Every idea has one unique unit of value…
Hint: It’s a linchpin experience that makes or breaks an idea
When an idea is pitched to me, I listen intently for how it will change someone’s life. And as soon as I hear it, I can’t help but do the maths on how many lives the idea will touch on a regular basis. If I don’t hear it, and instead get bombarded with a top-down opportunity analysis that misses why a person would change their day to take notice and use a product, my mind disengages and I lose interest.
You see, at the heart of every big idea is a single unit of value which will determine its fate, regardless of industry or how crazy it might sound in the beginning. Serial entrepreneurs and early stage investors can often identify each idea’s unique unit of value even though it’s often hidden by the hustle done by founders trying to excite and convince their audience that their idea has merit.
On the entrepreneurial spectrum of idea-to-market dominance, this single unit of value concept lives at the very beginning, before prototypes, before traction, before mission and vision are known, and even before a lean business model canvas is fully complete.
Five important factors make up each idea’s unique unit of value:
1. One single experience where someone is exposed to a new and easily addictive convenience. Obviously this experience is unique to each idea but the point is that it is the linchpin experience to which every other aspect of the idea relies and if you don’t get this right nothing else matters
2. The fact that this single experience is THE essential component in single actor business models (where users become paying customers) AND in multi-actor business models (where users and customers are different actors and value is monetised using a derivative currency e.g. the way Facebook leverages its millions of frequent users to generate revenue from advertisers). The latter includes marketplaces where buyers and sellers need to be simultaneously active in order for the model to create monetisable value.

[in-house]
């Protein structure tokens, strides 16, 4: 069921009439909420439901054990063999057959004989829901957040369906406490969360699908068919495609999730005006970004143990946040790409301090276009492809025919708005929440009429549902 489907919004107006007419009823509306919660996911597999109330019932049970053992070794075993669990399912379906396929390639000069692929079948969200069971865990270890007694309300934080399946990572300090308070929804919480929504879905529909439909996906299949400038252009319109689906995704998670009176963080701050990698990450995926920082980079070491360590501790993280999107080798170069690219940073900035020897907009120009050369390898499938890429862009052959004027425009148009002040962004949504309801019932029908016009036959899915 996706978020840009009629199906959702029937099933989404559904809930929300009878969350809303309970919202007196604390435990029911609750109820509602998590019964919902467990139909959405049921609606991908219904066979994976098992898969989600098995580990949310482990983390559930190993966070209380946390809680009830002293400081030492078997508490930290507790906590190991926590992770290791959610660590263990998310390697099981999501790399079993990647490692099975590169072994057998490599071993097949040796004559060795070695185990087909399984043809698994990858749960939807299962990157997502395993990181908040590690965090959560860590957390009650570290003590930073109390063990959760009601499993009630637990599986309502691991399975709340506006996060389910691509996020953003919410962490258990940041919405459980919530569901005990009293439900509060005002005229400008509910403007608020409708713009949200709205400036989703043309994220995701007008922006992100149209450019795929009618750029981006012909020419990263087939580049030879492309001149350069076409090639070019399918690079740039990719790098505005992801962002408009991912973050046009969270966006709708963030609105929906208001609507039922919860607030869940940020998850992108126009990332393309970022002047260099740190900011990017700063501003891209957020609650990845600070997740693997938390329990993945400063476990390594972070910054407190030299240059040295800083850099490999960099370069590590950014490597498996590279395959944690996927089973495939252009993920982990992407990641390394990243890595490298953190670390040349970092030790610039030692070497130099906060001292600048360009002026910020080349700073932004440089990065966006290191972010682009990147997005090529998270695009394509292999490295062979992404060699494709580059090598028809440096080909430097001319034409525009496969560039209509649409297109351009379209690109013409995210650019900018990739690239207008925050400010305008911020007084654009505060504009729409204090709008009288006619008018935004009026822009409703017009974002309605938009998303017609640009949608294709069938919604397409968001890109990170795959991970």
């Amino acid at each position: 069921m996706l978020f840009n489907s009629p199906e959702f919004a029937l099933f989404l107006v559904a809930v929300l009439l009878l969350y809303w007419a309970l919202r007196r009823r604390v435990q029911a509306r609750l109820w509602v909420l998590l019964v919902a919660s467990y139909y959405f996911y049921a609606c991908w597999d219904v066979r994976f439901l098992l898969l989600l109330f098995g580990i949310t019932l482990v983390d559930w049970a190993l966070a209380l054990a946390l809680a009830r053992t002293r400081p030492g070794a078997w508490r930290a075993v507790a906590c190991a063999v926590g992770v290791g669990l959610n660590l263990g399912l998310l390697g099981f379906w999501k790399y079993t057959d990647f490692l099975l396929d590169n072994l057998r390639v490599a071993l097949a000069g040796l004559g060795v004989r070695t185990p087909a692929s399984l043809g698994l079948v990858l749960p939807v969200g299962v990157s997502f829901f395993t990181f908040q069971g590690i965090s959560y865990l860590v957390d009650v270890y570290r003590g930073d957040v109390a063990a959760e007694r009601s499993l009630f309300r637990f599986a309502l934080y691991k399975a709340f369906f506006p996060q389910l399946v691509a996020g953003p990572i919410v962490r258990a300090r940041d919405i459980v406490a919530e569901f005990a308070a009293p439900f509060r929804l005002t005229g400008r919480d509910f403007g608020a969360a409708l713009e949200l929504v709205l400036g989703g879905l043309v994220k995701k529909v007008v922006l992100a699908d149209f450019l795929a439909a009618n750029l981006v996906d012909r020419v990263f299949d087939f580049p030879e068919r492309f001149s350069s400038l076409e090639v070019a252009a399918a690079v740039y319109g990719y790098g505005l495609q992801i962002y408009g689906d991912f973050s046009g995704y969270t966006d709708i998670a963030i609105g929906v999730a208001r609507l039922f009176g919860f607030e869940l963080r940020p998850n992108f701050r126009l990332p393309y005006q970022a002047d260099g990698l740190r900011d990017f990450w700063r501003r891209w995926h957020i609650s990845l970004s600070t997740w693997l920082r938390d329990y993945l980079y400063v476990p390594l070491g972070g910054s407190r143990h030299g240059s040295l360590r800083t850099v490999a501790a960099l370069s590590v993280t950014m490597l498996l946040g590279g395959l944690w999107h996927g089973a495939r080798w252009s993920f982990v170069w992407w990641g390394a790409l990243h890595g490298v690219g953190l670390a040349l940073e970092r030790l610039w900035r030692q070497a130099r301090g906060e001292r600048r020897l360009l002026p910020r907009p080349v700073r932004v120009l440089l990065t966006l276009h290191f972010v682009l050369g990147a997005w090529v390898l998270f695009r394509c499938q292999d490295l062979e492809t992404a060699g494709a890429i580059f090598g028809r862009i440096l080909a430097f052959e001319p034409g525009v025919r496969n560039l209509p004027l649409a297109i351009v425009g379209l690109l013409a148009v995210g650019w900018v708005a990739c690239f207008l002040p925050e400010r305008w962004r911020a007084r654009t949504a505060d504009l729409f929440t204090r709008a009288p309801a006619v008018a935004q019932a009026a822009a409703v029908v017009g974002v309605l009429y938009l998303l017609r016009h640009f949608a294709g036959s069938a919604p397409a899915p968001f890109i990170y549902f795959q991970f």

3. The fact that this experience is present at the beginning of the idea and has real potential to transcend scale. Although business models evolve over time, the experience that delivers easily addictive convenience will create (and continue to create more and more) happy users and customers as long as the experience can continue to be the focal point of a growing team.
4. It can be easily expressed and internalised. This means that every person working on the idea, no matter their role, seniority, experience or tenure can rapidly develop a passion for why the experience matters, and how they can contribute to it moving from idea to remarkable.
5. A major hypothesis to test. A hypothesis is a proposed explanation made on the basis of limited evidence as a starting point for further investigation. Many first-time founders are afraid of or don’t understand the power of using hypothesis-led testing to validate or invalidate an idea. Crafting a compelling hypothesis is made significantly easier when a clear idea of the single experience you plan to deliver is available.